Wedding cakes and do it yourself catering

I’m in that traumatic and stressful stage of any bride, young or old, of trying to make a decision about the wedding cake.  In a reception hall, I would most likely go traditional with the three tiered wedding cake, but we’re not being very traditional.

We’re having our wedding on Halloween weekend, on the beach, with a hippy theme, costumes and all.  Our celebration isn’t even being called a “reception” but rather a “Gathering.”

That means I’m free of tradition’s restraints, but it also means my choices are literally limitless.  Even so, I do want somewhat of a traditional experience for us (the wedding couple) and our guests (friends and family.)  That means cake, and lots of it, and not just your average bake sale variety.  Our budget also means that family and friends will help with the cake issue, but what do I want?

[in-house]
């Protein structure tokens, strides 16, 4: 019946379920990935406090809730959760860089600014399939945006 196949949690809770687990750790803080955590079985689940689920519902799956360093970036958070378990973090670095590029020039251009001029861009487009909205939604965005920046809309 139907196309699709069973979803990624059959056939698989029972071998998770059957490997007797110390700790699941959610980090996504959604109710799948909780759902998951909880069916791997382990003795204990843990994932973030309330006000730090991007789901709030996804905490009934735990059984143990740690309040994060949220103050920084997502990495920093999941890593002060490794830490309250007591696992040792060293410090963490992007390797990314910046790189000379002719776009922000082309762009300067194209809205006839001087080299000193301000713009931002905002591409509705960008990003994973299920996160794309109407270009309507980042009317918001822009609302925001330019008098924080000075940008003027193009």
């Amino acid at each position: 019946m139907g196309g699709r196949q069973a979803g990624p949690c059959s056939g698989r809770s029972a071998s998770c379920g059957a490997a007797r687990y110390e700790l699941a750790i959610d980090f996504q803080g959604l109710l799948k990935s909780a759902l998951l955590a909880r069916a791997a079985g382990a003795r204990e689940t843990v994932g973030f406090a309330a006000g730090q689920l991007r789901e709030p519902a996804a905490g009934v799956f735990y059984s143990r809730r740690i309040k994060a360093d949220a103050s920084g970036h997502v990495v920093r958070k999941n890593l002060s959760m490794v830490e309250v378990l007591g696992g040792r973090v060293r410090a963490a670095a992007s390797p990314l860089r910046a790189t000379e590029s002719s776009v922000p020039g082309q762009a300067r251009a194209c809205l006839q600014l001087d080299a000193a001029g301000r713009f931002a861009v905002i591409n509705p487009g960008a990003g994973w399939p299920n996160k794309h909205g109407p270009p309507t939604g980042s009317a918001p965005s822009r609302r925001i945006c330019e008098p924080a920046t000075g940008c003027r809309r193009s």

The logistics of transporting a traditional cake have given me a headache.  As my adult daughter would be in charge of this cake, and she lives about an hour’s drive away from the wedding site, she’s got to transport the cake.  I realize that professionals do this all the time, however, they  don’t drive a Dodge Charger, won’t have a 1 year old assistant, and probably drive much slower than my daughter and her significant other.  I have visions of the cake receiving damage, my daughter being upset and angry, and me stressing out because she’s traumatized because something happened to the wedding cake.

It isn’t a pretty picture.

That means a solution must be found that is easier to transport than a 3 tier cake, is easy to serve, even in sand, surf, and wind, and is delicious enough that we don’t have leftovers (unless we hide them on purpose!)